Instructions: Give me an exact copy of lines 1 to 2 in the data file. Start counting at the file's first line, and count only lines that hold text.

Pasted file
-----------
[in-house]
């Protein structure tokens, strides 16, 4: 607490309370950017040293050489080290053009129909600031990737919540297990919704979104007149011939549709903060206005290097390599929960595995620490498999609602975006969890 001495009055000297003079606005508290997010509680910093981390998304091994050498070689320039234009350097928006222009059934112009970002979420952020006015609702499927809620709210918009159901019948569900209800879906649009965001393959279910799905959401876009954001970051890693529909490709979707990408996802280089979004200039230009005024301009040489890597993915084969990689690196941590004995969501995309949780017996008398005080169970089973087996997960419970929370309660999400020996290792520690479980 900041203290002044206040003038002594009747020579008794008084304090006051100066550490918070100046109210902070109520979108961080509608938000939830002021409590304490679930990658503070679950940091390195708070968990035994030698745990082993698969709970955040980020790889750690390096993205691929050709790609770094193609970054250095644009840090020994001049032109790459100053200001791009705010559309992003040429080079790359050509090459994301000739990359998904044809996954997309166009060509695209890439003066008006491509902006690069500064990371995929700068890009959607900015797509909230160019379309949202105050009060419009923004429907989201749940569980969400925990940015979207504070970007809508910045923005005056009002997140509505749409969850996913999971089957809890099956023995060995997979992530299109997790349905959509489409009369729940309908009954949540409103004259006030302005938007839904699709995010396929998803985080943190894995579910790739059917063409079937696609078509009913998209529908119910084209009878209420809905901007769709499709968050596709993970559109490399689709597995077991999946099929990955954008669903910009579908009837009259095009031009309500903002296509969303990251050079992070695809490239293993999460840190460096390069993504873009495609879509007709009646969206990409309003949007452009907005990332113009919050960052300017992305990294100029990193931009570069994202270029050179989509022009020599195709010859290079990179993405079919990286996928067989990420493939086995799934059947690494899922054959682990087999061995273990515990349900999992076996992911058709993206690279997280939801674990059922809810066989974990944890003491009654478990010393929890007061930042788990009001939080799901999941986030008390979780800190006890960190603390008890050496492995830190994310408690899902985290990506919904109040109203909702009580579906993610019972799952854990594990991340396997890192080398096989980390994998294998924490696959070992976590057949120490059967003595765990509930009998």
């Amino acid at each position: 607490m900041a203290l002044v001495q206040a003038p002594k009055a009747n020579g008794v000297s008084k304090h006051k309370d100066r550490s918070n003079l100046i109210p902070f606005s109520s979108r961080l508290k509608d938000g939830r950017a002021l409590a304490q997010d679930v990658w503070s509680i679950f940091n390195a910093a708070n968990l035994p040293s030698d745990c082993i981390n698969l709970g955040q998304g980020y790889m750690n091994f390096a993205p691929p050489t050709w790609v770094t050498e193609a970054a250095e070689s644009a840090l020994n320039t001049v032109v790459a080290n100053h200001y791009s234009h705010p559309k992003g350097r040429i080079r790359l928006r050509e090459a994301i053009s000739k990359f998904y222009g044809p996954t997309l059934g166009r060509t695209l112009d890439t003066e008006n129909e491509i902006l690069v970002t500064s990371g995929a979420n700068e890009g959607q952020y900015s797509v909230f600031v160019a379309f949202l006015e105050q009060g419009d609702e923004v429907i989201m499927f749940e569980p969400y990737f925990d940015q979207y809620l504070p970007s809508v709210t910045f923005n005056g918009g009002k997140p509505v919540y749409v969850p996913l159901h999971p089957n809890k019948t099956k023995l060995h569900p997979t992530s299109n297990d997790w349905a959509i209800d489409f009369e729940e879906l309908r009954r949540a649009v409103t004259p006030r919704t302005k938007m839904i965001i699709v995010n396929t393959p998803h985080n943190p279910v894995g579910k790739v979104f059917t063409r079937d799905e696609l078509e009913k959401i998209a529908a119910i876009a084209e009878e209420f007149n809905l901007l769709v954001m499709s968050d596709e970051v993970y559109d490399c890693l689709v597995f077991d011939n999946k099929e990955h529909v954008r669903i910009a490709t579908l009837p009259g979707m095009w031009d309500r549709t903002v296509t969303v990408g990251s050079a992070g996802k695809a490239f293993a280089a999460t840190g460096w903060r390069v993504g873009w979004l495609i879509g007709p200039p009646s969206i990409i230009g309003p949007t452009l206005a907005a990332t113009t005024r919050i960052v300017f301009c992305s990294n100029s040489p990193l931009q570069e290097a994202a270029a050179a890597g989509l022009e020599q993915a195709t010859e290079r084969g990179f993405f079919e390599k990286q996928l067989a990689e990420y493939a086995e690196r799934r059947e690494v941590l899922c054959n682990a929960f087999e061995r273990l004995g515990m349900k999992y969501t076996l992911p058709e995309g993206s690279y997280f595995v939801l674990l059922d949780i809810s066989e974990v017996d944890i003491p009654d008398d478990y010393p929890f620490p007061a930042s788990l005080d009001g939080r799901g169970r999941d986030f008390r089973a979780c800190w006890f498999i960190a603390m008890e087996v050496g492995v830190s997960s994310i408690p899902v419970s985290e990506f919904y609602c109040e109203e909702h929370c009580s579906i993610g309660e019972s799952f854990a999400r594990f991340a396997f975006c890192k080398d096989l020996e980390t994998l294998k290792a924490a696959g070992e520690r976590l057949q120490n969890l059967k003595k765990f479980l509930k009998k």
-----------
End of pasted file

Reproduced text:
[in-house]
């Protein structure tokens, strides 16, 4: 607490309370950017040293050489080290053009129909600031990737919540297990919704979104007149011939549709903060206005290097390599929960595995620490498999609602975006969890 001495009055000297003079606005508290997010509680910093981390998304091994050498070689320039234009350097928006222009059934112009970002979420952020006015609702499927809620709210918009159901019948569900209800879906649009965001393959279910799905959401876009954001970051890693529909490709979707990408996802280089979004200039230009005024301009040489890597993915084969990689690196941590004995969501995309949780017996008398005080169970089973087996997960419970929370309660999400020996290792520690479980 900041203290002044206040003038002594009747020579008794008084304090006051100066550490918070100046109210902070109520979108961080509608938000939830002021409590304490679930990658503070679950940091390195708070968990035994030698745990082993698969709970955040980020790889750690390096993205691929050709790609770094193609970054250095644009840090020994001049032109790459100053200001791009705010559309992003040429080079790359050509090459994301000739990359998904044809996954997309166009060509695209890439003066008006491509902006690069500064990371995929700068890009959607900015797509909230160019379309949202105050009060419009923004429907989201749940569980969400925990940015979207504070970007809508910045923005005056009002997140509505749409969850996913999971089957809890099956023995060995997979992530299109997790349905959509489409009369729940309908009954949540409103004259006030302005938007839904699709995010396929998803985080943190894995579910790739059917063409079937696609078509009913998209529908119910084209009878209420809905901007769709499709968050596709993970559109490399689709597995077991999946099929990955954008669903910009579908009837009259095009031009309500903002296509969303990251050079992070695809490239293993999460840190460096390069993504873009495609879509007709009646969206990409309003949007452009907005990332113009919050960052300017992305990294100029990193931009570069994202270029050179989509022009020599195709010859290079990179993405079919990286996928067989990420493939086995799934059947690494899922054959682990087999061995273990515990349900999992076996992911058709993206690279997280939801674990059922809810066989974990944890003491009654478990010393929890007061930042788990009001939080799901999941986030008390979780800190006890960190603390008890050496492995830190994310408690899902985290990506919904109040109203909702009580579906993610019972799952854990594990991340396997890192080398096989980390994998294998924490696959070992976590057949120490059967003595765990509930009998």